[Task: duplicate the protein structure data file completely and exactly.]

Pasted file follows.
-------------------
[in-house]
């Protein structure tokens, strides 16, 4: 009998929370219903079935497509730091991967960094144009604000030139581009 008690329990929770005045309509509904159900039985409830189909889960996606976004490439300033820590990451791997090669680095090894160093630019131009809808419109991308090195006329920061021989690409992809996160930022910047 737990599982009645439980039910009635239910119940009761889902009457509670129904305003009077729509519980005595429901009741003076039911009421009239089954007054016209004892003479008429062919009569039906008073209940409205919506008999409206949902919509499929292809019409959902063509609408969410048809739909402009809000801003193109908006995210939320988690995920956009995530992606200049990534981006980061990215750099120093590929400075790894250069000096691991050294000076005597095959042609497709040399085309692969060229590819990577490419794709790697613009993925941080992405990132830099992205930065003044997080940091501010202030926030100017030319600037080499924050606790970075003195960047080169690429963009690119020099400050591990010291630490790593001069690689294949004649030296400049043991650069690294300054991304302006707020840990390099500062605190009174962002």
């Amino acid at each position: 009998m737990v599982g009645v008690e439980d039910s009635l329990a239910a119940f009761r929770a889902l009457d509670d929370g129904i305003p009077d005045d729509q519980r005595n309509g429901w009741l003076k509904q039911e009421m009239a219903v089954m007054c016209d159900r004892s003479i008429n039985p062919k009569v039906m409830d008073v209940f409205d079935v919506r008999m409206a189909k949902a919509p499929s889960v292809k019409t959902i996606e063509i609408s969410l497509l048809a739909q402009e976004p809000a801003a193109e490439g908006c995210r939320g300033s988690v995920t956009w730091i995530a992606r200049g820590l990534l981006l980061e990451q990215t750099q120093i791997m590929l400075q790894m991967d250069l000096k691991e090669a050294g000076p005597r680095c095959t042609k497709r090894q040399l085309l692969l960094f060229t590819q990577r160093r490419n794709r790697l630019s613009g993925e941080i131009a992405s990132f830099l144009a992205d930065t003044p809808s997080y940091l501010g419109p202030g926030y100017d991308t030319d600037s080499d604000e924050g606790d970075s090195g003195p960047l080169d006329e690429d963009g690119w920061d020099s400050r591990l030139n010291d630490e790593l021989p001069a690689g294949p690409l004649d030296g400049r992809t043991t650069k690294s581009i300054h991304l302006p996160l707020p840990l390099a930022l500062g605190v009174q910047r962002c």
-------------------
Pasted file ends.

[in-house]
């Protein structure tokens, strides 16, 4: 009998929370219903079935497509730091991967960094144009604000030139581009 008690329990929770005045309509509904159900039985409830189909889960996606976004490439300033820590990451791997090669680095090894160093630019131009809808419109991308090195006329920061021989690409992809996160930022910047 737990599982009645439980039910009635239910119940009761889902009457509670129904305003009077729509519980005595429901009741003076039911009421009239089954007054016209004892003479008429062919009569039906008073209940409205919506008999409206949902919509499929292809019409959902063509609408969410048809739909402009809000801003193109908006995210939320988690995920956009995530992606200049990534981006980061990215750099120093590929400075790894250069000096691991050294000076005597095959042609497709040399085309692969060229590819990577490419794709790697613009993925941080992405990132830099992205930065003044997080940091501010202030926030100017030319600037080499924050606790970075003195960047080169690429963009690119020099400050591990010291630490790593001069690689294949004649030296400049043991650069690294300054991304302006707020840990390099500062605190009174962002």
């Amino acid at each position: 009998m737990v599982g009645v008690e439980d039910s009635l329990a239910a119940f009761r929770a889902l009457d509670d929370g129904i305003p009077d005045d729509q519980r005595n309509g429901w009741l003076k509904q039911e009421m009239a219903v089954m007054c016209d159900r004892s003479i008429n039985p062919k009569v039906m409830d008073v209940f409205d079935v919506r008999m409206a189909k949902a919509p499929s889960v292809k019409t959902i996606e063509i609408s969410l497509l048809a739909q402009e976004p809000a801003a193109e490439g908006c995210r939320g300033s988690v995920t956009w730091i995530a992606r200049g820590l990534l981006l980061e990451q990215t750099q120093i791997m590929l400075q790894m991967d250069l000096k691991e090669a050294g000076p005597r680095c095959t042609k497709r090894q040399l085309l692969l960094f060229t590819q990577r160093r490419n794709r790697l630019s613009g993925e941080i131009a992405s990132f830099l144009a992205d930065t003044p809808s997080y940091l501010g419109p202030g926030y100017d991308t030319d600037s080499d604000e924050g606790d970075s090195g003195p960047l080169d006329e690429d963009g690119w920061d020099s400050r591990l030139n010291d630490e790593l021989p001069a690689g294949p690409l004649d030296g400049r992809t043991t650069k690294s581009i300054h991304l302006p996160l707020p840990l390099a930022l500062g605190v009174q910047r962002c």